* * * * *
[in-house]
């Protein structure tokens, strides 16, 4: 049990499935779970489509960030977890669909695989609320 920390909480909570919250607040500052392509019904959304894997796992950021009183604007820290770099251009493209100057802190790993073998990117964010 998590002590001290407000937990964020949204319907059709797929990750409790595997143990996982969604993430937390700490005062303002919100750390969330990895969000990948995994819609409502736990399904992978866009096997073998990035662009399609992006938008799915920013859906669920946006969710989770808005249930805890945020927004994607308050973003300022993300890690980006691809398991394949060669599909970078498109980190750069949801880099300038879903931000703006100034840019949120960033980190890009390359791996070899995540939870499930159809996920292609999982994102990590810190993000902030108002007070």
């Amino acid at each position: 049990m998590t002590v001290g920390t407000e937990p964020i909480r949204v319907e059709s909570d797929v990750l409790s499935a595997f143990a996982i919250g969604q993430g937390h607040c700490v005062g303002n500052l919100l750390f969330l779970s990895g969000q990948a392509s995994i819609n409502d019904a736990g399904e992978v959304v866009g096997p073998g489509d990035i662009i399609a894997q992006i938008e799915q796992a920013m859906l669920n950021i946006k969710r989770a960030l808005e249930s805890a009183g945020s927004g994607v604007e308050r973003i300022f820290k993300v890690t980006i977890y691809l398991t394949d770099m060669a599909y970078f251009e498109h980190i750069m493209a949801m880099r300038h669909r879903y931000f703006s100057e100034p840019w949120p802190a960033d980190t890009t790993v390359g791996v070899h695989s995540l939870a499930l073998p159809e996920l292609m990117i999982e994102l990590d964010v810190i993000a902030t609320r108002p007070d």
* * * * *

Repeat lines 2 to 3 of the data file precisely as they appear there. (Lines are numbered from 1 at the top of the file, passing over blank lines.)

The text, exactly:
């Protein structure tokens, strides 16, 4: 049990499935779970489509960030977890669909695989609320 920390909480909570919250607040500052392509019904959304894997796992950021009183604007820290770099251009493209100057802190790993073998990117964010 998590002590001290407000937990964020949204319907059709797929990750409790595997143990996982969604993430937390700490005062303002919100750390969330990895969000990948995994819609409502736990399904992978866009096997073998990035662009399609992006938008799915920013859906669920946006969710989770808005249930805890945020927004994607308050973003300022993300890690980006691809398991394949060669599909970078498109980190750069949801880099300038879903931000703006100034840019949120960033980190890009390359791996070899995540939870499930159809996920292609999982994102990590810190993000902030108002007070």
């Amino acid at each position: 049990m998590t002590v001290g920390t407000e937990p964020i909480r949204v319907e059709s909570d797929v990750l409790s499935a595997f143990a996982i919250g969604q993430g937390h607040c700490v005062g303002n500052l919100l750390f969330l779970s990895g969000q990948a392509s995994i819609n409502d019904a736990g399904e992978v959304v866009g096997p073998g489509d990035i662009i399609a894997q992006i938008e799915q796992a920013m859906l669920n950021i946006k969710r989770a960030l808005e249930s805890a009183g945020s927004g994607v604007e308050r973003i300022f820290k993300v890690t980006i977890y691809l398991t394949d770099m060669a599909y970078f251009e498109h980190i750069m493209a949801m880099r300038h669909r879903y931000f703006s100057e100034p840019w949120p802190a960033d980190t890009t790993v390359g791996v070899h695989s995540l939870a499930l073998p159809e996920l292609m990117i999982e994102l990590d964010v810190i993000a902030t609320r108002p007070d």